When you finish the first stage of Shinobi Spirits S, you’re able to see the adjustable difficulty (with optional quests) and the skill tree. The skill tree is where you dump all the blue orbs you get from enemies to upgrade skills you’ve acquired along the way, such as adding a new slash to your combo, or powering up your found Beast Brigade members to have better activity in the battlefield. You can even add extra summon points, allowing for your fellow anthropomorphic assassins to join you an extra time. The shifting difficulty, additionally, is a surefire way to get some extra spirit points right out the gate and hypercharge Saizo to be stronger than necessary for the second level. Accomplishing things like “complete level without a continue” or “do a 50 hit combo” are easy in comparison to some others, and the spirit bonus is a quick upgrade to make you really come into your power fast. A warning, though: new skills often require diligence in collecting the scrolls within levels, so don’t think you’ll get by on questing alone.
The aesthetic of Shinobi Spirits S is right on the money, mixing a bit of cute cartoonish design for the enemies and heroes with a sort of wistful natural element that mimicked what Feudal Japan could have looked like. Most of the stages involve multi-level jumping that asks the player to leap blindly, trusting that you can either guesstimate where to land or at least recover quickly when you miss. The use of enemies constantly being in the background is sometimes annoying, because their range attacks seem to be totally unreliable in gauging where they can be, but pulling a successful combo on an enemy in the foreground can launch their shattered body into the background, getting you a two-for-one deal (but annoyingly spawning spirits where you simply cannot get them). The bosses, both mini and mega, require you to have at least a couple of heroes on hand for either healing or additional damage, because they really are tanks on paws (or hooves) and will just beat the hell out of you without seeming to mind you doing any sort of actual damage or attempt. Granted, you’lol preservers one way or another, but, due to the high number of “take no damage” bonus missions, your need for spirit bonuses may temper your threshold for pain.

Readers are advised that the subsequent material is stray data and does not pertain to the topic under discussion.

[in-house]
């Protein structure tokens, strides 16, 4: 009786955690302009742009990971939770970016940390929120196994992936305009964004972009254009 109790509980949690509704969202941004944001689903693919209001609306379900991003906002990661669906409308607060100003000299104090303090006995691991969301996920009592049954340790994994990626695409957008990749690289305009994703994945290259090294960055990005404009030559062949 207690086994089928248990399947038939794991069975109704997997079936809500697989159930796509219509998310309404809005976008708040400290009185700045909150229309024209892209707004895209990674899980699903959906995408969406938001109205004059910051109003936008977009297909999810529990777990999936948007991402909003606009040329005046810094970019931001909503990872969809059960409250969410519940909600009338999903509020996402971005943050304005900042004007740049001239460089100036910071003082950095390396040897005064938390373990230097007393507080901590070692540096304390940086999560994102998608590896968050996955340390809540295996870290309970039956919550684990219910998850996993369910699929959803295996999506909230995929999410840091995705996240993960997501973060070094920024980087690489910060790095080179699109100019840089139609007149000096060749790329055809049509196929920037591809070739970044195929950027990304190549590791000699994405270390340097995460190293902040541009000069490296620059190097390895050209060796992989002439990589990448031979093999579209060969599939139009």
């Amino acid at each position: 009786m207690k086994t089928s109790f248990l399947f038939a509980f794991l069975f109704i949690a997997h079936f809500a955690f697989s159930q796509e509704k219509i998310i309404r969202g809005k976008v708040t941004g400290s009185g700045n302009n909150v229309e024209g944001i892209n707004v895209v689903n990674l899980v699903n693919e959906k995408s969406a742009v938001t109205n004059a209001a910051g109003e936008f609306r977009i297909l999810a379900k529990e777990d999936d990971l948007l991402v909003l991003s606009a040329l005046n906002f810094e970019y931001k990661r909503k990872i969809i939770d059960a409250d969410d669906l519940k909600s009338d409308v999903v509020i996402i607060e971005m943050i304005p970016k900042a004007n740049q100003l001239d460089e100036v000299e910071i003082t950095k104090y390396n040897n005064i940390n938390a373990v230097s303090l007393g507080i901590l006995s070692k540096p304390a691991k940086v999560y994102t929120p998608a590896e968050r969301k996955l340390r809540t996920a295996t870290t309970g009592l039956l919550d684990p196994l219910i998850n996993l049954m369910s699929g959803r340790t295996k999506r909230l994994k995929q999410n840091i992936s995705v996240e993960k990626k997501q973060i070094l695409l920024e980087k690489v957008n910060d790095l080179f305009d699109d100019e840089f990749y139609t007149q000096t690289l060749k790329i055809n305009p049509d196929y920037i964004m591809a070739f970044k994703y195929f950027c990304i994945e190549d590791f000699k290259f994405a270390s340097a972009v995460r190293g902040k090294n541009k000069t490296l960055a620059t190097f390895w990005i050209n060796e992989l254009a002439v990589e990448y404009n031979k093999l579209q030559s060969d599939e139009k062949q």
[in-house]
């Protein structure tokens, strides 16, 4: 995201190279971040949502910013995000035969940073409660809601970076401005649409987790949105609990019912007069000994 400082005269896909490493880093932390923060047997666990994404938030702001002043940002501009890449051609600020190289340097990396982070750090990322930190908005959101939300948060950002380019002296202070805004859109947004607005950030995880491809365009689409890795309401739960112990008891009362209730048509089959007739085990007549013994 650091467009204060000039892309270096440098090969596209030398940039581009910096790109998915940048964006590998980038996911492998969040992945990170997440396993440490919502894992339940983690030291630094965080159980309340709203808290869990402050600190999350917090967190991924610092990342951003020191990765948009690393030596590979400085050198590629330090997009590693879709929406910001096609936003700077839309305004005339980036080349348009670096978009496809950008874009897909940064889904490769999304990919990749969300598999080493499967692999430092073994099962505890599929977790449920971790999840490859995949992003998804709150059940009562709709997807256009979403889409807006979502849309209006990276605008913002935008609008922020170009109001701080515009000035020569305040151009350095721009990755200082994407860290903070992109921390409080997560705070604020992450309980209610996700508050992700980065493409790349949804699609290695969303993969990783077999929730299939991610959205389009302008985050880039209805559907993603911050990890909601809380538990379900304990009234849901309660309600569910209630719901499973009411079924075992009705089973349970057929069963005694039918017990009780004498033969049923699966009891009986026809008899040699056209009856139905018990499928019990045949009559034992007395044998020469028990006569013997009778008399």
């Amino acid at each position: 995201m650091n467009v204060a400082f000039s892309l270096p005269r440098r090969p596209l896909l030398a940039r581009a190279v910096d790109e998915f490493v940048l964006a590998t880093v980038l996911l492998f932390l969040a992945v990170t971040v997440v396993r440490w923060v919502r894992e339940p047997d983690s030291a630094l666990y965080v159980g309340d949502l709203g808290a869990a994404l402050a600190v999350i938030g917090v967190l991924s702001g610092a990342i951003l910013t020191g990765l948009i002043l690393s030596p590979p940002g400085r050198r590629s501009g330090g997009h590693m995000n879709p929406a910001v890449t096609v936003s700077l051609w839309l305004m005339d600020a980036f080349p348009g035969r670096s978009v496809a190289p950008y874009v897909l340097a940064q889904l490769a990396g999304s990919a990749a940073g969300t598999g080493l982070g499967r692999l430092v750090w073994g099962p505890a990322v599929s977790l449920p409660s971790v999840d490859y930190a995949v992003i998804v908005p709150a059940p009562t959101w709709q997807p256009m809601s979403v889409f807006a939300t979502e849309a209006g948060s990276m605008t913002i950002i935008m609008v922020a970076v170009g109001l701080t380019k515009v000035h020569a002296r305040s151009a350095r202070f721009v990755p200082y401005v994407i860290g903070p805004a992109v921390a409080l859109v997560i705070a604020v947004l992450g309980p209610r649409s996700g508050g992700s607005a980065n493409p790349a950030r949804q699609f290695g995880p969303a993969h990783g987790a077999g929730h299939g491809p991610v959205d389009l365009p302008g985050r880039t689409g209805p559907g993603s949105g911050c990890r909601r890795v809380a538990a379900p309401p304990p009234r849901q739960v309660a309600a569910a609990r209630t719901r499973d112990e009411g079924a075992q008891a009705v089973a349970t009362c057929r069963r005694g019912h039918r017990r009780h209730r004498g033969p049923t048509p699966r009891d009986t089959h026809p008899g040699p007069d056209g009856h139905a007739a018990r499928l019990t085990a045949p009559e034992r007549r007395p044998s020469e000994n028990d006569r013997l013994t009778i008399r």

To be honest, the only umbrage I take with Shinobi Spirits S is the audio quality, and it’s not the ambient music or the sound effects from the enemies and the weapons. For some reason, when Saizo finds an item or levels up the skill tree, he yells out in Japanese something that’s probably cool and appropriate for the moment that I cannot hear in the slightest. Seriously, maybe it’s because I’m going deaf or maybe I just don’t speak Japanese as well as the average guy living in the US, but it almost sounds guttural and definitely gets shouted down by literally any other sound playing at the time. Be it the thwack of the shuriken or just the gentle background music, Saizo’s proclamations are lost to anything else that happens to be happening at the time. It’s minor, granted, but it happens enough for me to be annoyed.
Minor sound issues aside, Shinobi Spirits S: Legend of Heroes has a lot going for it. The levels are detailed, diverse and full of replay value. The difficulty levels scale appropriately, making enemies harder and the combat more personal, and you can balance it well with the skill tree selections to either unlock additional combat moves or just fine-tune what you already have. The heroes themselves are fun to unlock and rescue, replacing shadows on the title screen with more and more friendly faces as you make progress. The price, especially, gives a much better deal than I feel I deserve, so, if you’ve got a few bucks and want to enjoy several hours of mindless combat with a decent undercurrent of a story, you’d be hard pressed to find a better value.
REVIEW CODE: A complimentary Nintendo Switch code was provided to Bonus Stage for this review. Please send all review code enquiries to email@example.com.
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Shinobi Spirit S: Legend of Heroes Review
Gameplay - 8/10
Graphics - 8/10
Sound - 8/10
Replay Value - 8/10
User Review( votes)
A surprisingly adorable and engaging take on the massive bloodshed that ushered in the Edo era.